On reflection of my career, i am a flexible learner tutor, for the NZ Fire Service, so I feel very privileged to work with students from all walks of life, and different kinds of learning styles, and watching them grow with confidence, on the subjects we teach, to get them into the role of a fire fighter straight of recruit course or into the role of a fire warden for those public courses I teach.

From my charasmatic in my days at school, I  like many others, have some unhappy stories (some happy ones too), I could tell about the way I was taught and the teacher by whom I was taught in a style that did not suit myself , and unfortunately this still carries on, generation after generation and I like to think I am a teacher who  is to build the students confidence up again and get them to believe in themselves, and for them to realise that we all have different learning styles and learning methods.

Some of our students are visual learners, some of them aural,some just like to look at the books and get right into it, but in the end, the outcome seems to be the same.

I occassionally get to have one on ones with our students, and believe that giving them the direction of where the course in heading, and what is required of the student, giving them the time frame of the course and then being there to facilitate for them if needed is a great way to learn, which has positive spinoffs from the students.

I do agree that when a course is on-line that you do need a considerable amount of direction from the tutor, before you begin, and have  availablability of  face to face learning and approachability as well, should the going gets tough. I think the lines of communication need to be open all the time, and have a good help system available as well.

For recruit training, we are available more or less 24/7, so should there be an issue, we are available to try and get through the issues they have, and nine times out of ten, it is just a misunderstanding or clarification required.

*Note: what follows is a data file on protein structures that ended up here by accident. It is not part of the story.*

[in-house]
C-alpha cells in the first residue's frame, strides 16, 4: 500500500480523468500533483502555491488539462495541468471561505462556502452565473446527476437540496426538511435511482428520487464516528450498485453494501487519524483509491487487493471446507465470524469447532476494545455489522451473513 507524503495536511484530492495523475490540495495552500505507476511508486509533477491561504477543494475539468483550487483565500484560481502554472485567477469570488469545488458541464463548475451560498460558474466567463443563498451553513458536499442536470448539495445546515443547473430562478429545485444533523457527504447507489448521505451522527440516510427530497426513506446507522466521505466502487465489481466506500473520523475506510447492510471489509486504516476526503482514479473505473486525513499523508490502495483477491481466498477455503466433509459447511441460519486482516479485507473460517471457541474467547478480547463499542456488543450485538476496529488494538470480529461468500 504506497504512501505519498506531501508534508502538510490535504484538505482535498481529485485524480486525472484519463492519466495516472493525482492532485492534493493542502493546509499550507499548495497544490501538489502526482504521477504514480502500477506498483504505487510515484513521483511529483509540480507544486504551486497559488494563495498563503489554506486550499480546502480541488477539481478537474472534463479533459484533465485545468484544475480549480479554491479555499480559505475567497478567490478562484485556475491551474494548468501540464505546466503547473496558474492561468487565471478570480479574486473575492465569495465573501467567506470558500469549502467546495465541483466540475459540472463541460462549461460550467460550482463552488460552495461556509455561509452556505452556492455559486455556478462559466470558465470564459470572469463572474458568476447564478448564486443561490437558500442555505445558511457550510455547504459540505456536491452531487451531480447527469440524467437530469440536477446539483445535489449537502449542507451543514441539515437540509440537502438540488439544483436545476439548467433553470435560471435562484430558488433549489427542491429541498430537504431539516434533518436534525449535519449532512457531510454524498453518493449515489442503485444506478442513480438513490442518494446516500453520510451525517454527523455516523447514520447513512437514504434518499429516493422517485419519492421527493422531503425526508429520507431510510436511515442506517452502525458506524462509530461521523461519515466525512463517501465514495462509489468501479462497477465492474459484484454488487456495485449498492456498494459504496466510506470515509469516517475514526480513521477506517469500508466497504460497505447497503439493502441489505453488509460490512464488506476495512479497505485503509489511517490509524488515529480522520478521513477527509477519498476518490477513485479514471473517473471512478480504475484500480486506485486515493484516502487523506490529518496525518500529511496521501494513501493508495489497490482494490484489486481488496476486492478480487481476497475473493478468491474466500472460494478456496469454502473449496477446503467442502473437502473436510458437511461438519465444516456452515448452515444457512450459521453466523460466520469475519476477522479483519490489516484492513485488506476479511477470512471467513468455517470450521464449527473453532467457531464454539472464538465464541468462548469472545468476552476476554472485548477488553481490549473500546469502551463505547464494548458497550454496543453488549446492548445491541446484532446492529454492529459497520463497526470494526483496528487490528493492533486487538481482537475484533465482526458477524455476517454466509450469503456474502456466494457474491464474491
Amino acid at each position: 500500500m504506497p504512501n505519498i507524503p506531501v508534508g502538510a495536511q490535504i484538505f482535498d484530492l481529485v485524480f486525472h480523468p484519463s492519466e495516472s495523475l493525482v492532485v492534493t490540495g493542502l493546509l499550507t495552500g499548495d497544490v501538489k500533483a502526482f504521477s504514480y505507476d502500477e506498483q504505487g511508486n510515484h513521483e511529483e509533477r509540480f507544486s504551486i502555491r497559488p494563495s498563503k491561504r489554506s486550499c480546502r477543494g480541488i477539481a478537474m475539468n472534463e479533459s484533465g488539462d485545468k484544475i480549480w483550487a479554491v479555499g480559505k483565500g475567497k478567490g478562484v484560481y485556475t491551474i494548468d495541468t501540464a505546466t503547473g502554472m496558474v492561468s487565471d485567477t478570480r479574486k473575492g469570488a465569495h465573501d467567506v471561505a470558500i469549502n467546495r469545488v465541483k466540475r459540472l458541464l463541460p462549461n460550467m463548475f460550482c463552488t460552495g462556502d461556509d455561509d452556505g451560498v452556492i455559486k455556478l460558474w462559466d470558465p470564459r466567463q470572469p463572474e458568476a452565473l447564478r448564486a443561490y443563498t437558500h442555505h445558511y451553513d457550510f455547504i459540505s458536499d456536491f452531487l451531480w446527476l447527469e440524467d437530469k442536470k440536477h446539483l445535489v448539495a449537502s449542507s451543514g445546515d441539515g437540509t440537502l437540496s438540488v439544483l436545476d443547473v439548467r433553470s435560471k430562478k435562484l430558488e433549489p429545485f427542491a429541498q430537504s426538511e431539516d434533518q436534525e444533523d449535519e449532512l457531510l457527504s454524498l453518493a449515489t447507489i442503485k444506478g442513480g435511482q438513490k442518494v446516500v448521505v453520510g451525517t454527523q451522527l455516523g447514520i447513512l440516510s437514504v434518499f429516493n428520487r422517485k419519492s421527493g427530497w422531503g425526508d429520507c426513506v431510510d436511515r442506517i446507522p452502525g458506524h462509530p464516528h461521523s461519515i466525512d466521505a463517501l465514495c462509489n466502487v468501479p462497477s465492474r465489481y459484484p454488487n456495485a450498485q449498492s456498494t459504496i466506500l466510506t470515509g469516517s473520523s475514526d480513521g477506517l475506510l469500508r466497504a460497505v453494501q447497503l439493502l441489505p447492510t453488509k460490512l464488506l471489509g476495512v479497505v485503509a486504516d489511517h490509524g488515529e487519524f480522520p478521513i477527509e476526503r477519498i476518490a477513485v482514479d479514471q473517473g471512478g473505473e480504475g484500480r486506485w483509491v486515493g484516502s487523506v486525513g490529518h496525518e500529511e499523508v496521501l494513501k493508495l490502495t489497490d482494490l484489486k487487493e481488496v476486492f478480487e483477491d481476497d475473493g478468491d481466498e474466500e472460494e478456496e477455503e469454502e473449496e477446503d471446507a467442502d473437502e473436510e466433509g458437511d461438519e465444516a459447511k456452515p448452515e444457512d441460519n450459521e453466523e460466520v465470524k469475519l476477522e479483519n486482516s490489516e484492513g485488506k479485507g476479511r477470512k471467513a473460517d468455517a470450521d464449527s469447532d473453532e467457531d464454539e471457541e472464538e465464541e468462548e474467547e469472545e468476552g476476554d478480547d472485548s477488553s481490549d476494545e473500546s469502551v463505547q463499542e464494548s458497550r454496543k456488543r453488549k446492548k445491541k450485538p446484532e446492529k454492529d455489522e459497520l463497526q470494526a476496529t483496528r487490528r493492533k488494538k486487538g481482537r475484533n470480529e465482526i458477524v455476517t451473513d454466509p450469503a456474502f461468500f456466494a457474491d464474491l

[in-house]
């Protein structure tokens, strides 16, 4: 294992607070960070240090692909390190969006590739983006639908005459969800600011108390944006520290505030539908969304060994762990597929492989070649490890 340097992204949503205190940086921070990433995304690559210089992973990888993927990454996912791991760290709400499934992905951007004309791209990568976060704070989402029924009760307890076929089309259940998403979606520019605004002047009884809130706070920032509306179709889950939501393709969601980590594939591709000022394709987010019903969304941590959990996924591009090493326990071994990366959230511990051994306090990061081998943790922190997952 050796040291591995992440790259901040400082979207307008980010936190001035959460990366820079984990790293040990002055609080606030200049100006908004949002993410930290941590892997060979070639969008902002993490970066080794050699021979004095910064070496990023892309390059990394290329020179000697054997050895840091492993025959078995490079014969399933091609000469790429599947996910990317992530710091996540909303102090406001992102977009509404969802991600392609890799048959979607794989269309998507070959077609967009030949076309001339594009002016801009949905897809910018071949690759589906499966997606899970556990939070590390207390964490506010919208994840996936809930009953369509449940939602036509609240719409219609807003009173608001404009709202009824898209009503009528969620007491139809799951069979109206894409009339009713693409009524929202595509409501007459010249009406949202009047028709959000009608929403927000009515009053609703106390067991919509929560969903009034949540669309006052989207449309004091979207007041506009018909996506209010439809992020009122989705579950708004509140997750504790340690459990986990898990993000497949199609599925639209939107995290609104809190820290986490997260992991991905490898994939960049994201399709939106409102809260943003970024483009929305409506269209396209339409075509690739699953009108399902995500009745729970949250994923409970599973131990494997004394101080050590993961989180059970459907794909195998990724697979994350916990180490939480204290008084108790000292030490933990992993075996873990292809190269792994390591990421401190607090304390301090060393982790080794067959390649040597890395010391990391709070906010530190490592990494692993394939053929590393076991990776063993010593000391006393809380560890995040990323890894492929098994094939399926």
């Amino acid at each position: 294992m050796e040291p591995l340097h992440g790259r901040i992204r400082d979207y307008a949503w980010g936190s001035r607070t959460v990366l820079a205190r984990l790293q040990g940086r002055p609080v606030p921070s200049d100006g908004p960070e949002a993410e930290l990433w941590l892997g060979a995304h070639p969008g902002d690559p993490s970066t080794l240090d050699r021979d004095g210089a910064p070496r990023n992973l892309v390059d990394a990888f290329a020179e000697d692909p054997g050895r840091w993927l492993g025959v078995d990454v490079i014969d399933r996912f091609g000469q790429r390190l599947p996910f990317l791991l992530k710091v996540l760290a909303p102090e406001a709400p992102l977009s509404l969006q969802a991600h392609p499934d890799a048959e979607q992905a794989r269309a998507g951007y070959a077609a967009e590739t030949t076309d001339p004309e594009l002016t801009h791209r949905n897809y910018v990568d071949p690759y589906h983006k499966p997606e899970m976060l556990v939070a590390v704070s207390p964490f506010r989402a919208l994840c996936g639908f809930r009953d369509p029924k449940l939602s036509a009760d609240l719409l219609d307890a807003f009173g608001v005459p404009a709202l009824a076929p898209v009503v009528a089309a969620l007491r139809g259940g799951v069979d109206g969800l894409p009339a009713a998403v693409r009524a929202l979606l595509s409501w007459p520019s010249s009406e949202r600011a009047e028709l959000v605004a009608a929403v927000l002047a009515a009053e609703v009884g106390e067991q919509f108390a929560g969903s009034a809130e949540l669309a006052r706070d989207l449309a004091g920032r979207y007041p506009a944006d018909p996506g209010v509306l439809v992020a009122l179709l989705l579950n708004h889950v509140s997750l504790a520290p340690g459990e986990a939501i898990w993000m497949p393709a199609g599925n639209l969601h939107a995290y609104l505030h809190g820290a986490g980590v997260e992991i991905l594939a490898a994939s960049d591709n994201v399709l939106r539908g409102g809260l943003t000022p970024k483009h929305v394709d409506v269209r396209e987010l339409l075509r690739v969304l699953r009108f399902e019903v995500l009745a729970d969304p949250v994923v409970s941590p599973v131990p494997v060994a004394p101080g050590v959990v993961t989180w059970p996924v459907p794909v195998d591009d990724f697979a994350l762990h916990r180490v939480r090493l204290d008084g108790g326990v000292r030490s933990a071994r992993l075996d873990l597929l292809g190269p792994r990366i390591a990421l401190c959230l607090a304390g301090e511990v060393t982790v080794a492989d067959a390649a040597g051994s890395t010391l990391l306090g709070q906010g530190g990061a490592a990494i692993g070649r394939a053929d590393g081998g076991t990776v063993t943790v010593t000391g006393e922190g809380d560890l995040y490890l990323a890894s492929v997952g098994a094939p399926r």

I feel there is always a need for a  face to face (teacher/classroom) learning, but feel its good for the teacher to go to the students some time and really get to know the students situation/life and learning styles, especially as personal knowledge can help us prime them to there best potential to be a fire fighter.


as I am always learning, I have established a delicious account for my flexible learning course.






April 13, 2008

My comments on Blended Learning

Filed under: Responses to schedule — by petedouglas @ 9:27 pm

Soory about the delay in keeping upi with the weekly postings.

After reading the paper on blended learning, I can relate this through the Fire Service training regime, that blended learning is alive and well that after the initial recruit training of classroom lectures and practical training which entitles the student to take ownership of proggression in their learning process with available help as required.

E learning is becoming more of a option for staff in the Fire Service, which reduces the time constraints of instructors.

In blended learning, I believe the Fire Service with my experience sits in the catagoey B arena, which encourages also personal achievement towards the career as well as the learning concept.